Coming Soon - OSHA's COVID-19 Rule

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OSHA's long-awaited emergency temporary standard on COVID-19 is one step closer to taking effect. According to news reports, the Department of Labor submitted the rule to the White House's Office...
United States Employment and HR
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OSHA's long-awaited emergency temporary standard on COVID-19 is one step closer to taking effect. According to news reports, the Department of Labor submitted the rule to the White House's Office of Management and Budget for review on April 26, 2021. The White House has also scheduled nine meetings with organizations, including unions and business groups, through May 5 to discuss the proposed rule.

On his first full day in office, President Biden ordered OSHA to consider the need for a national rule on COVID-19 and publish the rule by March 15. That deadline has passed, but in the meantime, OSHA has taken a number of other regulatory actions intended to protect workers, including issuing guidance on best practices to prevent COVID-19 exposure at work and a national emphasis program intended to prioritize enforcement efforts on workplaces with a high risk of exposure.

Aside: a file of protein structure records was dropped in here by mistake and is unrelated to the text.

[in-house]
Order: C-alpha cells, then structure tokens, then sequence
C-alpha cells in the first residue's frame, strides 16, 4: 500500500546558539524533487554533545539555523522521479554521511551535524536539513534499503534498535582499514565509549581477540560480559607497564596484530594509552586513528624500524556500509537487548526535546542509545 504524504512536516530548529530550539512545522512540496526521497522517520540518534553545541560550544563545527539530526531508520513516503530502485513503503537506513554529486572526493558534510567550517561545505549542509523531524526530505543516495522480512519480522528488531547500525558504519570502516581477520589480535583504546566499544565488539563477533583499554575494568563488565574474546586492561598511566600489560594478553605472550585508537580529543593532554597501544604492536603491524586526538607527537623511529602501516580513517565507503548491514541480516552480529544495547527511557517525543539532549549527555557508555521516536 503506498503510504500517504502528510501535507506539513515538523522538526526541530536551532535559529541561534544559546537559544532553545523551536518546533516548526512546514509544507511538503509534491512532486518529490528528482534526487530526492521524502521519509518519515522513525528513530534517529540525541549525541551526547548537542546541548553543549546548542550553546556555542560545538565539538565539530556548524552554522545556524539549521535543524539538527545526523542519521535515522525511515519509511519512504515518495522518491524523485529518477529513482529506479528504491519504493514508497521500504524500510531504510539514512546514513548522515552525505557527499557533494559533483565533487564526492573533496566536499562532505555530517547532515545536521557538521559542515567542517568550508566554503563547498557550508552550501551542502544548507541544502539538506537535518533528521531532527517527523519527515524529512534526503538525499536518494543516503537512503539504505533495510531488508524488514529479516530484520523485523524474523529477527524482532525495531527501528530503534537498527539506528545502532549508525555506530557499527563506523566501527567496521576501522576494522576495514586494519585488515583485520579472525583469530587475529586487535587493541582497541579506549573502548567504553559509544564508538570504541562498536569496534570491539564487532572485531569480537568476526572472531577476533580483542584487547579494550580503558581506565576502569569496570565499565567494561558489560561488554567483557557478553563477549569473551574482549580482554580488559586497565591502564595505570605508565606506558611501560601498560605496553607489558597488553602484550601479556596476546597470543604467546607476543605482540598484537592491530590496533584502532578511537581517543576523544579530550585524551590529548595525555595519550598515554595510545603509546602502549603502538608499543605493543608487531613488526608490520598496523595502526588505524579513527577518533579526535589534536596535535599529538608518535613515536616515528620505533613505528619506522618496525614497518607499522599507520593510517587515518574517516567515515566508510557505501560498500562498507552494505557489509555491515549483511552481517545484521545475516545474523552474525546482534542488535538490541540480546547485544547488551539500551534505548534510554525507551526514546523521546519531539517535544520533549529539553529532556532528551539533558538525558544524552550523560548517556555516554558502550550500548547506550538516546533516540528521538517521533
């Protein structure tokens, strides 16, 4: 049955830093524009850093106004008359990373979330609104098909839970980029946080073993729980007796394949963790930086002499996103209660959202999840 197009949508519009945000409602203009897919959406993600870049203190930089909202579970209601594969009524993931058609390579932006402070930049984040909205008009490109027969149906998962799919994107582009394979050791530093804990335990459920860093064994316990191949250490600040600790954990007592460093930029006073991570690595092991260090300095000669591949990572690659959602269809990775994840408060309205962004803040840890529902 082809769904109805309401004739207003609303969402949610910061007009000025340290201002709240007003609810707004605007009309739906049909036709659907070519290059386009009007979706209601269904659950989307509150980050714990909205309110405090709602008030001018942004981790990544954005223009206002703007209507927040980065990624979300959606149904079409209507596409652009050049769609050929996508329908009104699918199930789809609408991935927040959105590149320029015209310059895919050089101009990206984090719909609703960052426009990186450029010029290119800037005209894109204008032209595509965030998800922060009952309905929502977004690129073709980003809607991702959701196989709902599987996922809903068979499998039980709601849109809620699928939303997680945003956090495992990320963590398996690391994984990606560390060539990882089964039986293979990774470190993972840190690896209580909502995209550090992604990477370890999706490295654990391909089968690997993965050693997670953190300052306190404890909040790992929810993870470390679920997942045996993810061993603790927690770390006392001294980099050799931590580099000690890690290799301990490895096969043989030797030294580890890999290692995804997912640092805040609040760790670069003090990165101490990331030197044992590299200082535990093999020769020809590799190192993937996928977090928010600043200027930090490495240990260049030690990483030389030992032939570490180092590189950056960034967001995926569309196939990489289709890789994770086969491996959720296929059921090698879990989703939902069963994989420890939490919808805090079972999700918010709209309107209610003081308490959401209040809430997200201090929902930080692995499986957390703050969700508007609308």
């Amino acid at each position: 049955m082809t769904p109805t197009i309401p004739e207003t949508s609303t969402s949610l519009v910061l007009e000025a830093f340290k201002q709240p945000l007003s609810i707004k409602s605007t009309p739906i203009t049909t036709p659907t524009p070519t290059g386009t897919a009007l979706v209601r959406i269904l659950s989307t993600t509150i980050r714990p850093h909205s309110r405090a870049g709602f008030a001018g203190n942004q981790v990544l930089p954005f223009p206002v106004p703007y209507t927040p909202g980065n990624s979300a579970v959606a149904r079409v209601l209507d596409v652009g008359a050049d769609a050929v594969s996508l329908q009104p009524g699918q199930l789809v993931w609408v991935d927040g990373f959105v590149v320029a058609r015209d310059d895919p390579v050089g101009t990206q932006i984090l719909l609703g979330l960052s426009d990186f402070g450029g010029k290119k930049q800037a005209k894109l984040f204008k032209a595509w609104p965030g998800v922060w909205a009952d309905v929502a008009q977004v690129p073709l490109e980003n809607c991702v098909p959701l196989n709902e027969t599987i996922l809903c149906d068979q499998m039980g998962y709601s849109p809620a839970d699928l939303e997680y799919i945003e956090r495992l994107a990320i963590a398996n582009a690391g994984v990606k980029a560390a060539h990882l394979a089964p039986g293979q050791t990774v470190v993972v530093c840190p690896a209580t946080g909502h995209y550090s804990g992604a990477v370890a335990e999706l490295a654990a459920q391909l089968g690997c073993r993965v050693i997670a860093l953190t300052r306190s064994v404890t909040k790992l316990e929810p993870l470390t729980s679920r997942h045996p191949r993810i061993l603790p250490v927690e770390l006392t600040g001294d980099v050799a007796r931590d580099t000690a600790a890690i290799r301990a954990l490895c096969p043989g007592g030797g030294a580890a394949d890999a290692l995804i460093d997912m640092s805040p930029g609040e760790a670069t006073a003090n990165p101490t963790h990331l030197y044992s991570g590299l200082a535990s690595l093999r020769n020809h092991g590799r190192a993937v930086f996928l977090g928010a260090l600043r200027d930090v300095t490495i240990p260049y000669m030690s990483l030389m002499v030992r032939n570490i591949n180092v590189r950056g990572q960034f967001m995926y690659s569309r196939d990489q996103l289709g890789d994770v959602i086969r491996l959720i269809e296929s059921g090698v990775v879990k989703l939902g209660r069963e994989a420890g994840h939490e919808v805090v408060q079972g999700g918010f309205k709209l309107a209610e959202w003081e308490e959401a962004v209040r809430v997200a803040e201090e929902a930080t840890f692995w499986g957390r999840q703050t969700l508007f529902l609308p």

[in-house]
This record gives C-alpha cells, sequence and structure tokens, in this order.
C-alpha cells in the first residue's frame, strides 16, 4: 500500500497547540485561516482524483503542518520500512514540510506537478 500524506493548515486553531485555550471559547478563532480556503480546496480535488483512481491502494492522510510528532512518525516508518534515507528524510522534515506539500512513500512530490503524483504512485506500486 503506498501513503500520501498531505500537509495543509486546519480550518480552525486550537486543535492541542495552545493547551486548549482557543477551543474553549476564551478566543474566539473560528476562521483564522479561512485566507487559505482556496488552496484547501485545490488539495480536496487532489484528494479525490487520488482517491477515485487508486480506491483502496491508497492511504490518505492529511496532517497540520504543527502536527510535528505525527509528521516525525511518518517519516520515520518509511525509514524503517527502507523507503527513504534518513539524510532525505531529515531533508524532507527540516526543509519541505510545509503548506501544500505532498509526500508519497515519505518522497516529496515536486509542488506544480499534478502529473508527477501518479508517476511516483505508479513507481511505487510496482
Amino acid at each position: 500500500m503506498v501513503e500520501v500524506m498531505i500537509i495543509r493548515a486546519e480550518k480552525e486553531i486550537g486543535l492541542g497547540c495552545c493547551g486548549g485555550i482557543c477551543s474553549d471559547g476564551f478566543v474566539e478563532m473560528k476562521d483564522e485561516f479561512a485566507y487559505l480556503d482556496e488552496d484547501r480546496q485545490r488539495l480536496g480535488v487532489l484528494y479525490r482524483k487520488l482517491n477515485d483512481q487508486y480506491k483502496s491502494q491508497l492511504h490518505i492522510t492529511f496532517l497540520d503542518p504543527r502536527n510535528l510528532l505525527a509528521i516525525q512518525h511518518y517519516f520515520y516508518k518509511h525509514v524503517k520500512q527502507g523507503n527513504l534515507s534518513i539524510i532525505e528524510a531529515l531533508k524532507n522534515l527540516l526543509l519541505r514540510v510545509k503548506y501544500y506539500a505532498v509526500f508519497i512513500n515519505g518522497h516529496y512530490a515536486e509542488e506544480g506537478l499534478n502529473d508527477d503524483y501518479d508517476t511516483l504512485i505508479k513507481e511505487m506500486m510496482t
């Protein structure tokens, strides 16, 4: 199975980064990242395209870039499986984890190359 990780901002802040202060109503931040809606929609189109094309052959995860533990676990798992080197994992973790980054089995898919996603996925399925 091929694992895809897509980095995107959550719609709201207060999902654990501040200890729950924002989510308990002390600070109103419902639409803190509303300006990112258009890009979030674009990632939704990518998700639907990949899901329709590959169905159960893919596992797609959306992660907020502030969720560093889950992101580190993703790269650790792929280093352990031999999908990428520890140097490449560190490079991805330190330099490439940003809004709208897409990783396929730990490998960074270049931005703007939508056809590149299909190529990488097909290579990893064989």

OSHA delayed issuing the rule in order to take into account the latest scientific data, according to Secretary of Labor Marty Walsh. The rise in COVID-19 vaccinations, as everyone age 16 and older is now eligible, has also complicated this issue, with many employers questioning the need for an emergency standard given the availability of vaccines more than one year into the pandemic.

It remains unknown what OSHA's nationwide standard on COVID-19 will precisely entail, but it reportedly may consist of separate rules for health care employers and other industries, and could include:

  • Implementing a written plan
  • Supplying masks
  • Enforcing social distancing
  • Cleaning and disinfection
  • Training workers

When the White House review process is complete, the emergency temporary standard will take effect immediately and remain in place for up to six months. (The last time OSHA issued an emergency standard, separate from the normal rulemaking process, was in 1983 to deal with exposure to asbestos). An emergency standard is also likely to face legal challenges.

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